I am a singer. So why is ear training important?
One of the aspects of vocal training that I stress most often with my vocal students is the importance of ear training. Whether you’re a front singer, singer-songwriter or musician- a good ear for pitch and all musical relationships is essential.
Ear training could be said to be the ability to hear, recognize and then execute musical relationships. In addition, the singer with a well -developed ear then has a good connection between their ear and singing voice. Meaning, they can then sing with great accuracy the pitch they intend to sing.
Typically, a singer wants to sing on pitch, or “on” the note; but a blues singer may want to “slide” or “bend” notes intentionally in order to produce a desired effect. A well developed ear then gives the singer the confidence to achieve the effects that come from any given vocal technique.
Below is an another take on ear training from the website, Piano Player World. This focus on ear training looks at singers, instrumentalists and composers.
The Importance of Ear Training for
Singers and Musicians
Ear training is an important skill for singers and musicians to develop. While it does not have the obvious benefits of many of the skills used to directly manipulate an instrument, it does have a substantial impact on playing ability.
The importance of ear training for singers and musicians is especially important for instruments that can be used to manipulate microtones or fretless stringed instruments. However, it still is an important skill for being able to play a musical instrument properly, especially when performing with other instruments.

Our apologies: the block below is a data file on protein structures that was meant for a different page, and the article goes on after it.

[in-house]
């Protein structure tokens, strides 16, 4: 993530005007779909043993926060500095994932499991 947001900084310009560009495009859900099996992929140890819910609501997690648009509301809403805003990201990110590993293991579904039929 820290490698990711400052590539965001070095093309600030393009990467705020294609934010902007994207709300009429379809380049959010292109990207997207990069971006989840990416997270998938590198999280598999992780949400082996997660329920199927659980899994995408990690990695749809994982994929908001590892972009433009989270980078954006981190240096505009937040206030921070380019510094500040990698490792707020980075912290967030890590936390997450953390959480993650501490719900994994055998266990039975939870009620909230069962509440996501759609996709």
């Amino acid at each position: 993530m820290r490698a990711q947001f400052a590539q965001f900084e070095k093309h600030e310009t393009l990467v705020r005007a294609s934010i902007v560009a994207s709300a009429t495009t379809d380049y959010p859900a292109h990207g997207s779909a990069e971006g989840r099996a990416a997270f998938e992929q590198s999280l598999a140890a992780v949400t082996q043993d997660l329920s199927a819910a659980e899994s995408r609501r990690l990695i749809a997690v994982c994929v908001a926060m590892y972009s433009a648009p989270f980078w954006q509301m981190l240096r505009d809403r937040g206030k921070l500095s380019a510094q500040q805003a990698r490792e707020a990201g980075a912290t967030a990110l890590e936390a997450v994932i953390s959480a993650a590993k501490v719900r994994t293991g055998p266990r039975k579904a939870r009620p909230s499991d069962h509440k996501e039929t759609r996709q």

Ear training is an integral part of playing any instrument which requires using techniques to directly manipulate the pitch in a way that does not automatically cause the instrument to play an actual note. For example, singers directly control the pitch of their voice when performing.
Without ear training, a singer would not be able to sing the correct pitches of notes. Violins, violas, some bass guitars and many other stringed instruments do not have frets or usually any frame of visual reference for notes. As a result the musicians must very precisely press the string into exactly the right location to get the precise note they want to play.
Ear training is required to make sure you are not off pitch. Instruments, like the guitar and harmonica, which normally only produce musical notes when played, have techniques that manipulate pitch in a way that requires ear training.
The importance of ear training for singers and musicians is not solely regulated to instruments that can directly manipulate pitch. You cannot evaluate whether you are playing a piece correctly without some form of ear training.
Many musicians on almost any instrument have very sloppy playing techniques because they cannot evaluate whether or not they are playing properly. For example, a piano player without proper ear training might not notice when they hit incorrect keys or if they are bleeding notes together because they are holding down the sustain pedal too long.
Ear training is also an important part of composition, which is a skill potentially used by any musician. Contrary to what many people think, music theory is not intended to allow you to completely write a song without knowing what it sounds like. In some cases, something that seems good in theory might not end up sounding good when actually played.
For example, a note in a melody might be dissonant when played over a chord in the progression. You need ear training to be able to evaluate how well your compositions sound. Ear training is even more important for composers that do more unconventional things, like making heavy use of dissonant notes, since it is more difficult to create a good song using those sorts of techniques.
Many music students neglect the importance of ear training for singers and musicians and focus on more physical techniques. In some cases, that student can eventually go back and develop their ear training when their physical techniques cannot progress further without proper ear training.
However, starting ear training early in learning to sing or play an instrument makes developing your abilities as a musician much easier in the long run.